Journal of Food: Microbiology, Safety & Hygiene

Journal of Food: Microbiology, Safety & Hygiene
Open Access

ISSN: 2476-2059

+44 1478 350008

Impact of heat treatment, ionizing radiation and microwave radiation on Campylobacter jejuni survival in poultry

7th European Food Safety & Standards Conference

November 13-14, 2017 | Athens, Greece

Agnieszka Jackowska-Tracz, Tracz Michal and Szczawinski Jacek

Warsaw University of Life Sciences, Poland

Posters & Accepted Abstracts: J Food Microbiol Saf Hyg

Abstract :

Campylobacteriosis is the most commonly reported foodborne illness in the EU. Poultry meat is the most important source of human campylobacteriosis. It is usually described as quite sensitive to physical factors used for food preservation. The aim of the study was to evaluate the influence of heat (50, 55 and 60�?°C), gamma radiation (250, 500, 750 and 1000 Gy) and microwave radiation (180 W for 30, 60, 90, 120 and 150 sec) on C. jejuni survival in ground poultry meat. The linear regression equations which have been calculated on the basis of this study, allows to determine the degree of C. jejuni reduction in poultry meat for any selected values for given treatment. The obtained results showed that heat sensitivity of C. jejuni had been overestimated. Nevertheless, a properly-conducted meat pasteurization should be efficient for its inactivation. C. jejuni is very sensitive to gamma radiation. The usage of minimal doses recommended by EU should guarantee the C. jejuni inactivation in irradiated products to the food safety level. C. jejuni is relatively sensitive to UV radiation. There are significant differences between temperatures measured inside and on the meat surface during the microwave processing. Uneven distribution of heat in product cooked in a microwave oven may result in the formation of hot and cold spots, which offered C. jejuni some protective effect. Therefore, temperature measurement is not an efficient way to control the microbial effect of microwave heating.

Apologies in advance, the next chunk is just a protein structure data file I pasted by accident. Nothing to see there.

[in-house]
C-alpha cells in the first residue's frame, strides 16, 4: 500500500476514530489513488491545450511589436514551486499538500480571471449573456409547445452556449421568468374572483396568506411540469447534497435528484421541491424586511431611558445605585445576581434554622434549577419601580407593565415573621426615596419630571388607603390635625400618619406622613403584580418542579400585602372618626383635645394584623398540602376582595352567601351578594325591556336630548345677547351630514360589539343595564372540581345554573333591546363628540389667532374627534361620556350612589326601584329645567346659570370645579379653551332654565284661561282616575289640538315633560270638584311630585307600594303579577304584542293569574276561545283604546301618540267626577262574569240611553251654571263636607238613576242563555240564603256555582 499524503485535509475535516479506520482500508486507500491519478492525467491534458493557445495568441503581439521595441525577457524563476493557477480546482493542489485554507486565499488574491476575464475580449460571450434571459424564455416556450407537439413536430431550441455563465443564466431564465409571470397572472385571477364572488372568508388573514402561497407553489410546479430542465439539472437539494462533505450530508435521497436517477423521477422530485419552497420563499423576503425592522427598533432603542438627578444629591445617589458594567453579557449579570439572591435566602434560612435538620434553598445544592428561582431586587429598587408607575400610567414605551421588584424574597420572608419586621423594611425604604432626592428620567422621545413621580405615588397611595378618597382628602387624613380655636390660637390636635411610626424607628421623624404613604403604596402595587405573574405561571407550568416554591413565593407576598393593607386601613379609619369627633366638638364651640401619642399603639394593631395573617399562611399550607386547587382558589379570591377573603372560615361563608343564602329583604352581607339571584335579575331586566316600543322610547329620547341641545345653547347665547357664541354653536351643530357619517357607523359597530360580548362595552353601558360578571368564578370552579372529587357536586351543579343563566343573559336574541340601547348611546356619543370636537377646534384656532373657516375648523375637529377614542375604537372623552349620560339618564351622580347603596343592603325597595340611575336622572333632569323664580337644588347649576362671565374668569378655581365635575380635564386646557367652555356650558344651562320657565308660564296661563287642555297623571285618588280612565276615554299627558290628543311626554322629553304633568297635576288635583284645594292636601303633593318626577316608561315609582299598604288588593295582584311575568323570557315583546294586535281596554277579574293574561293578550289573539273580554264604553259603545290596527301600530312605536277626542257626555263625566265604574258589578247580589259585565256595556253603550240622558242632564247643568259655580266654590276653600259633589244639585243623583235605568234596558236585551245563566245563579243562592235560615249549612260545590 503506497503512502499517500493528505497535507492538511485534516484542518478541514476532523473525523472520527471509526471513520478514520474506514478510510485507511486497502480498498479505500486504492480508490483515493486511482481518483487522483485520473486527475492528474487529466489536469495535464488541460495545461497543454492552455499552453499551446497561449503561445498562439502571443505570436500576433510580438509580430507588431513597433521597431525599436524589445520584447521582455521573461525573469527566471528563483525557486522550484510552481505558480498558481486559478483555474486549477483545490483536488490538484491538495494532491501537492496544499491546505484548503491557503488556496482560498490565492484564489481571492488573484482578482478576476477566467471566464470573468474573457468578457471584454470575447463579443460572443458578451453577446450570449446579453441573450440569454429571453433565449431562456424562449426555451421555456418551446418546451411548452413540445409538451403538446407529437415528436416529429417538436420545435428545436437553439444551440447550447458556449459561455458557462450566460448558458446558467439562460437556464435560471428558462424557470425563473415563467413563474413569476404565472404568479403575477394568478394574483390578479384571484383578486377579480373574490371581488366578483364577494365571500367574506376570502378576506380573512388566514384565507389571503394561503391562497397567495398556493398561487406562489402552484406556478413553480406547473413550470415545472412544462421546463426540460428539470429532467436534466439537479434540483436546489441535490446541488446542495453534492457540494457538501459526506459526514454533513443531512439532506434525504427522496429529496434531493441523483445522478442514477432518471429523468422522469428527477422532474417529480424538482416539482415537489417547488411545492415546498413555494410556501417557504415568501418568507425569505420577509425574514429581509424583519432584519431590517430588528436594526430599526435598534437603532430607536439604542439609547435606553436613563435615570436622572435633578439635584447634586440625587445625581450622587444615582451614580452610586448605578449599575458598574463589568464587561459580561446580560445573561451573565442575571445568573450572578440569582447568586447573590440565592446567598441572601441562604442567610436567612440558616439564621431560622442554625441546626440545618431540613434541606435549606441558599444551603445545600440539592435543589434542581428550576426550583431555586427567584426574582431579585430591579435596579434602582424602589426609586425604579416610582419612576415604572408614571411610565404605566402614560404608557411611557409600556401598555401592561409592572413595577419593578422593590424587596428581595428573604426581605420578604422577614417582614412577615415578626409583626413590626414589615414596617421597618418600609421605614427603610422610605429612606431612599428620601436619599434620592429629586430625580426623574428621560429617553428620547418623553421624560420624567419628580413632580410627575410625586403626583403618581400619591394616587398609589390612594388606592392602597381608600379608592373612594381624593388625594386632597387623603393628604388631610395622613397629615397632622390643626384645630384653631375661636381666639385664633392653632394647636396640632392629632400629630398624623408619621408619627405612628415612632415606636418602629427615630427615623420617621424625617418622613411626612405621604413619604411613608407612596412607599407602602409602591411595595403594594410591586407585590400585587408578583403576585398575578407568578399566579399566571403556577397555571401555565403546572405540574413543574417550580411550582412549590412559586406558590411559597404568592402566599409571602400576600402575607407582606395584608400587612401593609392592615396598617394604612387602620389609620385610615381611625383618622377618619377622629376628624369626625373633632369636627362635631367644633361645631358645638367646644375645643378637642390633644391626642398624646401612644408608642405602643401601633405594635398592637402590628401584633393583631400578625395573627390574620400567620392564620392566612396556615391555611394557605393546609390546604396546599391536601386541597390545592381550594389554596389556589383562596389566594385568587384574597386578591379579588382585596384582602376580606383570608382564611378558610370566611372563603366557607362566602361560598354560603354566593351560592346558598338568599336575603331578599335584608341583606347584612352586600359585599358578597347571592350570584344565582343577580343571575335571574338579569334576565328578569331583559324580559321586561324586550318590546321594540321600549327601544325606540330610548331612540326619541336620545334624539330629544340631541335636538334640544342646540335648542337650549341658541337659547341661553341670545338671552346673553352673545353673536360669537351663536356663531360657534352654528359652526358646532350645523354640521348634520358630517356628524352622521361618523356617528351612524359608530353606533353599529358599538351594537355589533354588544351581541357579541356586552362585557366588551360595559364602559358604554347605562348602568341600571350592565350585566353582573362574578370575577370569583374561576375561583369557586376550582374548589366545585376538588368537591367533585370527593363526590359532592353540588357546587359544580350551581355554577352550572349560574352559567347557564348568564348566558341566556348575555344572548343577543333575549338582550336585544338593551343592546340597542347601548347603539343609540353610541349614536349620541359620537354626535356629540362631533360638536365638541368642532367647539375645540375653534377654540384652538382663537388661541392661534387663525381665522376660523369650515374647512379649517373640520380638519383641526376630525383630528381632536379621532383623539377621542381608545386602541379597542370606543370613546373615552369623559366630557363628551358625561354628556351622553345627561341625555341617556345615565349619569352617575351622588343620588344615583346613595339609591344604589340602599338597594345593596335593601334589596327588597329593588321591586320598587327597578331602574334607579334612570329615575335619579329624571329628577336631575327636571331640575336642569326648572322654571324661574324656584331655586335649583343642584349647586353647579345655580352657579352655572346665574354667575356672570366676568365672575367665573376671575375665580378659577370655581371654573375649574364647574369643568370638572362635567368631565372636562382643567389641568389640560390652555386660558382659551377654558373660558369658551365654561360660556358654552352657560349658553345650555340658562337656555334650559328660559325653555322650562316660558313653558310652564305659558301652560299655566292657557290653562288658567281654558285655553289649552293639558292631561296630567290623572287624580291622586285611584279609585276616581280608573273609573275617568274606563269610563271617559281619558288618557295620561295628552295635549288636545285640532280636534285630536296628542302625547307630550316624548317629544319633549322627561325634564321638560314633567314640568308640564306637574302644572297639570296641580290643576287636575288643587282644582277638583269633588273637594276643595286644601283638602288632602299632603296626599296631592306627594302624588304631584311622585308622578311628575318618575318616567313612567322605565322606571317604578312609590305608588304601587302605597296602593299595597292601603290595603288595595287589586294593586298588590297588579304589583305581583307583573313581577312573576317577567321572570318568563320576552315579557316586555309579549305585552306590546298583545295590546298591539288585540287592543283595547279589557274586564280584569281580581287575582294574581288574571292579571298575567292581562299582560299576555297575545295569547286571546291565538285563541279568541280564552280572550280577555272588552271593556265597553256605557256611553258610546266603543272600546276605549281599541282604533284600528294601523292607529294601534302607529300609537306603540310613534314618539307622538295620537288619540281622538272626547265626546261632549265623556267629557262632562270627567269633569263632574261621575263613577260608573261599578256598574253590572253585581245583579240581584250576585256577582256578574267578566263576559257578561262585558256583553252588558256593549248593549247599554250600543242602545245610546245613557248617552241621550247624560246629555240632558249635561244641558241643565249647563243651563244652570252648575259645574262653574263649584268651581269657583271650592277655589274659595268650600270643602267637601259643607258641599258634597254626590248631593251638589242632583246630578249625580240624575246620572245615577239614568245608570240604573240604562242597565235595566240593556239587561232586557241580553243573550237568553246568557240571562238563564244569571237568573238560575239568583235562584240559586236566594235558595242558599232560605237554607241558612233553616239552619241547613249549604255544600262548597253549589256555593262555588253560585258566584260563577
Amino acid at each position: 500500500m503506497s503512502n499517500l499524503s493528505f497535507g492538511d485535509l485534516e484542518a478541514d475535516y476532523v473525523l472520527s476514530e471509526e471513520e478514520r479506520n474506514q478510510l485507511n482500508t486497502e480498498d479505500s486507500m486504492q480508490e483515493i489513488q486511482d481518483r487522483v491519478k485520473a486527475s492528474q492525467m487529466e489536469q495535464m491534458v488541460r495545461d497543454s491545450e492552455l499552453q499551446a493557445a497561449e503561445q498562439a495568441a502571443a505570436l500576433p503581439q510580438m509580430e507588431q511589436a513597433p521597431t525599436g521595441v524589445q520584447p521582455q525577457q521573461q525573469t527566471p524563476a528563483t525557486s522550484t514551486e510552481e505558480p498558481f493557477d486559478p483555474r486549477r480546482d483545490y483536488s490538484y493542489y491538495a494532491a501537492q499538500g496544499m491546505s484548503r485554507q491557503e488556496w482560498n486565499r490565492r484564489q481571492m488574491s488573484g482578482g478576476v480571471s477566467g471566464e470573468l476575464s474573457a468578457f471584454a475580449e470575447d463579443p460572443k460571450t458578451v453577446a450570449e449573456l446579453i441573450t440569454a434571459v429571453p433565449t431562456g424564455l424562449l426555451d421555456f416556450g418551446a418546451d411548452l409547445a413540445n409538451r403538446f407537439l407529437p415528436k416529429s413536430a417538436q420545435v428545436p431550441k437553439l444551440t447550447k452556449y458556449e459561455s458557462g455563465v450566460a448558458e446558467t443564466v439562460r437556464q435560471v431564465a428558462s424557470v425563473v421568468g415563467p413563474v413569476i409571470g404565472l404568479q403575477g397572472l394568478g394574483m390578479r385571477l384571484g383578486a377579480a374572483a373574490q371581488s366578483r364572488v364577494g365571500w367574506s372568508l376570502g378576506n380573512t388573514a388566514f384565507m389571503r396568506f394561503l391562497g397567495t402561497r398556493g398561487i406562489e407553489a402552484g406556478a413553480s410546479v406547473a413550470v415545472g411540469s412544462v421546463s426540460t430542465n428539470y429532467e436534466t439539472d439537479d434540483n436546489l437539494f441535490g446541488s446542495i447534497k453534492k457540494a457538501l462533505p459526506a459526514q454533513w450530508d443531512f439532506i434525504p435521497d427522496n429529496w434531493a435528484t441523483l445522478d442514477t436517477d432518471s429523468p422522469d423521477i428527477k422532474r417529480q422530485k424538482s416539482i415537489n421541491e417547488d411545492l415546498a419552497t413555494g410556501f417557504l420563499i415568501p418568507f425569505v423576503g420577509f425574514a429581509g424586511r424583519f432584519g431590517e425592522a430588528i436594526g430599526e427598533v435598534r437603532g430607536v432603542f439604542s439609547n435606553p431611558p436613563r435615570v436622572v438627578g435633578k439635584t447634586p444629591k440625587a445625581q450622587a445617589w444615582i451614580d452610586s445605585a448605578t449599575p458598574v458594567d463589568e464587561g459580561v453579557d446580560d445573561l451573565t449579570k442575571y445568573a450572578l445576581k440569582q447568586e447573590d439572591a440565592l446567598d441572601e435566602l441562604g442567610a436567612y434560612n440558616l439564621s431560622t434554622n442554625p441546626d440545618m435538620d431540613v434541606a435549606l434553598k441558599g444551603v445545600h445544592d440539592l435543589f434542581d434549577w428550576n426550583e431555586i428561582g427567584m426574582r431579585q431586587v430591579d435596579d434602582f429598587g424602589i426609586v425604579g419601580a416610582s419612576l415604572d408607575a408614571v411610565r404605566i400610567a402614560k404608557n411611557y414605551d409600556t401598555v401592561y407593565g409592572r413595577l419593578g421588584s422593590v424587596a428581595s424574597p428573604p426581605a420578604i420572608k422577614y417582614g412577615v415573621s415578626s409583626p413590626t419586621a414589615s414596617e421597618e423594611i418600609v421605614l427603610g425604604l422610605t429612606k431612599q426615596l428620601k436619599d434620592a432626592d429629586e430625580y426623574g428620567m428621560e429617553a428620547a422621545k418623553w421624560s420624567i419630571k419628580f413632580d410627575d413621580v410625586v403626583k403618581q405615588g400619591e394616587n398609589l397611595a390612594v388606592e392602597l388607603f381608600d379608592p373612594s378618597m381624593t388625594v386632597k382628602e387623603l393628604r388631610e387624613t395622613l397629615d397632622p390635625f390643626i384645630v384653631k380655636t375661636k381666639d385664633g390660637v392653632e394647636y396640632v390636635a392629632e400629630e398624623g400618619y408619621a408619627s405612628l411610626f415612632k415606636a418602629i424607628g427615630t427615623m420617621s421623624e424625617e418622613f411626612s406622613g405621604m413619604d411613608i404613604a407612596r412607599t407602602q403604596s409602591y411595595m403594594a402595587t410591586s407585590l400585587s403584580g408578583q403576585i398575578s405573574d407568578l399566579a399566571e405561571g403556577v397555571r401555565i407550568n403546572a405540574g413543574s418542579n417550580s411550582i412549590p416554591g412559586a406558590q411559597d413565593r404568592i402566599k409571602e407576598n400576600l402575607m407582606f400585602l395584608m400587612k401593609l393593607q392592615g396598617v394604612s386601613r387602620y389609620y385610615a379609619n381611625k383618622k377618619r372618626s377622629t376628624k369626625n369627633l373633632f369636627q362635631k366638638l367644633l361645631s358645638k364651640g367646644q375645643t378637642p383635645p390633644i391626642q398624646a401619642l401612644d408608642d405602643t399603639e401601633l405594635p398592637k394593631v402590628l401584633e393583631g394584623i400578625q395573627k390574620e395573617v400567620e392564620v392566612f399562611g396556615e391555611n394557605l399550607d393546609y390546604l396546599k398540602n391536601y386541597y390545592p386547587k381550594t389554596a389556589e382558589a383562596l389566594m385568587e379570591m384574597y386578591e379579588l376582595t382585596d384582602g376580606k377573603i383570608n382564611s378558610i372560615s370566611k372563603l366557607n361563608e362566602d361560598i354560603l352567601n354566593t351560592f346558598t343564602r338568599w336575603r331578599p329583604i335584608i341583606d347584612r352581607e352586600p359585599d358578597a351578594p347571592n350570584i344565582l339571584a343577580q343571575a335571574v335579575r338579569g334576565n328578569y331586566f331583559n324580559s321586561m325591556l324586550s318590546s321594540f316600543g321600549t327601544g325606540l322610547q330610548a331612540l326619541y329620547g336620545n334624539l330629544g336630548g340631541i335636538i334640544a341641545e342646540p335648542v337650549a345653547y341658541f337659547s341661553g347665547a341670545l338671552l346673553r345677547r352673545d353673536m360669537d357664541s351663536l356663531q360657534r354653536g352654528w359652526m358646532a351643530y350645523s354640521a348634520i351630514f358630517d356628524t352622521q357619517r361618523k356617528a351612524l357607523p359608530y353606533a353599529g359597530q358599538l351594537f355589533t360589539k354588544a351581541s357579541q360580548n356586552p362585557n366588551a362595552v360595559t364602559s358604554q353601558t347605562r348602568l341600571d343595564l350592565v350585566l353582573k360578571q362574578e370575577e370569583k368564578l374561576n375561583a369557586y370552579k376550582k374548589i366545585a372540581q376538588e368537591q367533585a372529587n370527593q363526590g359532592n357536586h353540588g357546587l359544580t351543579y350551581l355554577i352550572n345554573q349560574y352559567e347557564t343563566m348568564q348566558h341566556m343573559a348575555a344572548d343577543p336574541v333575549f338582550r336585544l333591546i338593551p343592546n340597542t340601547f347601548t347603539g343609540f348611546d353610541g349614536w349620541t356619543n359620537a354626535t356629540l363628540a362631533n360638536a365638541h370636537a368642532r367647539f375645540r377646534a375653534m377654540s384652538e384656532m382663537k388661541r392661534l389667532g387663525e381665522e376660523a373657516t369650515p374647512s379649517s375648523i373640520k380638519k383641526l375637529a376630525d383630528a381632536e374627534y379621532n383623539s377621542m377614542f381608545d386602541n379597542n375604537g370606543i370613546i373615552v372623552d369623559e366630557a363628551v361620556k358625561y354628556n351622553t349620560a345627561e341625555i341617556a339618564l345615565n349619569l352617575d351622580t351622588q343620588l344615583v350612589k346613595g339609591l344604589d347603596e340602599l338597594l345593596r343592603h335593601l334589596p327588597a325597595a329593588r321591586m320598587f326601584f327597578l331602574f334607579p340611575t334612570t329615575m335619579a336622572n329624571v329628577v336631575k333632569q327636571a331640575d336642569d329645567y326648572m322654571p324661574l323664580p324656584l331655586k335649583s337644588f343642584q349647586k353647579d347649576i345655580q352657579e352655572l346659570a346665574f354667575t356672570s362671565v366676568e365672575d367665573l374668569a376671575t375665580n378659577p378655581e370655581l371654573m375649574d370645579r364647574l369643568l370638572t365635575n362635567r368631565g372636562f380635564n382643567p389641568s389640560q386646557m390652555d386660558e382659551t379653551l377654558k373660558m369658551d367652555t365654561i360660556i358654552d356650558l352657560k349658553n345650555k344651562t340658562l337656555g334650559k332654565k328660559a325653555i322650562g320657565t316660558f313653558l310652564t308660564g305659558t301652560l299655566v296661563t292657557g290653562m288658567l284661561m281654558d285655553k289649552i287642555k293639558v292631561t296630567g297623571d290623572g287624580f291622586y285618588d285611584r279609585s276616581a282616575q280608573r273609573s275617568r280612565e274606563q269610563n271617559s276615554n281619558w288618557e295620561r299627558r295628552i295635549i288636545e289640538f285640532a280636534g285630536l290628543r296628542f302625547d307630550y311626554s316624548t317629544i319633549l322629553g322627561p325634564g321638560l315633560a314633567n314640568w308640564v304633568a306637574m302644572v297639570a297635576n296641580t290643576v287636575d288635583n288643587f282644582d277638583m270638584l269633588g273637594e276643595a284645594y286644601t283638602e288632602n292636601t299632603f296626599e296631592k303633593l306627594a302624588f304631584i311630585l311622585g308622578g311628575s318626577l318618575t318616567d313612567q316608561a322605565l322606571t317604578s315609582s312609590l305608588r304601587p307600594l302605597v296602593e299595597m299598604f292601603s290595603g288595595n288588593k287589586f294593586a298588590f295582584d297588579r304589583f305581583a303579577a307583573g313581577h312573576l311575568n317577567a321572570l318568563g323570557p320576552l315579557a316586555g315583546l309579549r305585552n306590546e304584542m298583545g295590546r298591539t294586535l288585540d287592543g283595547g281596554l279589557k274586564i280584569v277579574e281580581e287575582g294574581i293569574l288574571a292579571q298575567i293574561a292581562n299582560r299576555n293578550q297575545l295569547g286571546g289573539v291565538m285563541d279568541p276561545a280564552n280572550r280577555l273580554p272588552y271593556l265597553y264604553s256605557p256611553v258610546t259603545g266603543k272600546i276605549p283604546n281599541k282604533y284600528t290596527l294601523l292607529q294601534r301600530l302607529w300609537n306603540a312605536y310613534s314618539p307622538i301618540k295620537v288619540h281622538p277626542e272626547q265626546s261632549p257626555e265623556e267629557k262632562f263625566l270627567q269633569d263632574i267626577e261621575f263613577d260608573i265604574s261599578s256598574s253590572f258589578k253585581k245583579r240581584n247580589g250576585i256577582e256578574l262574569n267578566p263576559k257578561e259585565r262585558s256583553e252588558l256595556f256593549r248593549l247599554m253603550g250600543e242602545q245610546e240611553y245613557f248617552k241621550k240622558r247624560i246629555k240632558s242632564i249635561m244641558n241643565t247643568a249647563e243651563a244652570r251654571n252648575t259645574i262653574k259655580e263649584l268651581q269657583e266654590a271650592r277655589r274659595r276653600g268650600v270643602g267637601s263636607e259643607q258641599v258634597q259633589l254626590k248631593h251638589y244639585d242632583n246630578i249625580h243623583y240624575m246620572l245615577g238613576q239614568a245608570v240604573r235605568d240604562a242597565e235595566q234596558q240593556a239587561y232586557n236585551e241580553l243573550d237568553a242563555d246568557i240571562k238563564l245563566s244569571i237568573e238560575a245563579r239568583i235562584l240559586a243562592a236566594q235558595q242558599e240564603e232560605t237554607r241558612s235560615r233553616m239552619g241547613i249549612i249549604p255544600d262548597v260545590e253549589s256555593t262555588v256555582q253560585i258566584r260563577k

Biography :

Agnieszka Jackowska-Tracz is an Assistant Professor in Department of Food Hygiene and Public Health Protection, Faculty of Veterinary Medicine, Warsaw University of Life Sciences – SGGW (WULS-SGGW), Warsaw, Poland. She conducts research on the impact of several factors on the ability to reduce pathogens in food of animal origin, and studies on the potential use of nanotechnologies to improve the hygiene of the production environment. Her field of specialization is hazard analysis and improvement of HACCP systems. She conducts classes and lectures for veterinary students and postgraduate students in the field of safety of animal origin products.